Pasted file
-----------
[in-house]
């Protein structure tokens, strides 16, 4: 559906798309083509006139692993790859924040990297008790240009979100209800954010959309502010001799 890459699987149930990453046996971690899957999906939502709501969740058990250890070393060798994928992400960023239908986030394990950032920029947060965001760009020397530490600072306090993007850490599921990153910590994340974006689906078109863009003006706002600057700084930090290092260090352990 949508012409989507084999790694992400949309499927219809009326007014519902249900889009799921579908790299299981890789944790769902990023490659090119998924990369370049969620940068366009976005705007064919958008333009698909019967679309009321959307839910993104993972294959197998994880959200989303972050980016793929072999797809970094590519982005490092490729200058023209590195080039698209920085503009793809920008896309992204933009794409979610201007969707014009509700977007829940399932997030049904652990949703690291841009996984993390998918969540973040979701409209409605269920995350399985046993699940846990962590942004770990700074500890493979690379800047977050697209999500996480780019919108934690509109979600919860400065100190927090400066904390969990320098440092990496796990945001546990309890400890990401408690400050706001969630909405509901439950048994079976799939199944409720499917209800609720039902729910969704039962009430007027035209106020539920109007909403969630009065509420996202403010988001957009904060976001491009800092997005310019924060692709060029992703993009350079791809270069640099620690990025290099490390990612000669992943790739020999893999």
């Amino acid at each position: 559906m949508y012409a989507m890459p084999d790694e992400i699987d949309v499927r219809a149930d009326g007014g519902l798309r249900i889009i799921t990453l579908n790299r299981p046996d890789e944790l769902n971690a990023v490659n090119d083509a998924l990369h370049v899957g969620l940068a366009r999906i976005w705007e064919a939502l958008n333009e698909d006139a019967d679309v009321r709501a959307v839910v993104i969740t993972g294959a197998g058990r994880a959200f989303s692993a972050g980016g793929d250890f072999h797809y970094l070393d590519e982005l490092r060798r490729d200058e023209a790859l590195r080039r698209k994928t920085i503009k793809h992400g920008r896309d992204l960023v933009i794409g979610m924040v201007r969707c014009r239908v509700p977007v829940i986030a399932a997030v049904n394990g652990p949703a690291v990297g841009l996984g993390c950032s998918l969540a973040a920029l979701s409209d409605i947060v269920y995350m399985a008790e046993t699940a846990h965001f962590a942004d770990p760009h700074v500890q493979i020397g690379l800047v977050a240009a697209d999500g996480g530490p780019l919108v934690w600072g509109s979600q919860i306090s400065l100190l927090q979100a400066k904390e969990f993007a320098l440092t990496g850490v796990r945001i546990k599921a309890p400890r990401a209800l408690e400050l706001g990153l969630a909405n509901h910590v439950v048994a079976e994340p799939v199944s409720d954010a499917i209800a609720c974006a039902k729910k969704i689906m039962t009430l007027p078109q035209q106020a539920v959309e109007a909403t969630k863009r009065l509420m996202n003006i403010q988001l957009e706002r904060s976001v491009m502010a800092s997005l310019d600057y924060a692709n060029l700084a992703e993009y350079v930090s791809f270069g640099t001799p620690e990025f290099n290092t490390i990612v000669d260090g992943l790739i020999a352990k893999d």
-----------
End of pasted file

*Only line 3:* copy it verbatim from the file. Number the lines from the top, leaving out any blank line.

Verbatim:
């Amino acid at each position: 559906m949508y012409a989507m890459p084999d790694e992400i699987d949309v499927r219809a149930d009326g007014g519902l798309r249900i889009i799921t990453l579908n790299r299981p046996d890789e944790l769902n971690a990023v490659n090119d083509a998924l990369h370049v899957g969620l940068a366009r999906i976005w705007e064919a939502l958008n333009e698909d006139a019967d679309v009321r709501a959307v839910v993104i969740t993972g294959a197998g058990r994880a959200f989303s692993a972050g980016g793929d250890f072999h797809y970094l070393d590519e982005l490092r060798r490729d200058e023209a790859l590195r080039r698209k994928t920085i503009k793809h992400g920008r896309d992204l960023v933009i794409g979610m924040v201007r969707c014009r239908v509700p977007v829940i986030a399932a997030v049904n394990g652990p949703a690291v990297g841009l996984g993390c950032s998918l969540a973040a920029l979701s409209d409605i947060v269920y995350m399985a008790e046993t699940a846990h965001f962590a942004d770990p760009h700074v500890q493979i020397g690379l800047v977050a240009a697209d999500g996480g530490p780019l919108v934690w600072g509109s979600q919860i306090s400065l100190l927090q979100a400066k904390e969990f993007a320098l440092t990496g850490v796990r945001i546990k599921a309890p400890r990401a209800l408690e400050l706001g990153l969630a909405n509901h910590v439950v048994a079976e994340p799939v199944s409720d954010a499917i209800a609720c974006a039902k729910k969704i689906m039962t009430l007027p078109q035209q106020a539920v959309e109007a909403t969630k863009r009065l509420m996202n003006i403010q988001l957009e706002r904060s976001v491009m502010a800092s997005l310019d600057y924060a692709n060029l700084a992703e993009y350079v930090s791809f270069g640099t001799p620690e990025f290099n290092t490390i990612v000669d260090g992943l790739i020999a352990k893999d």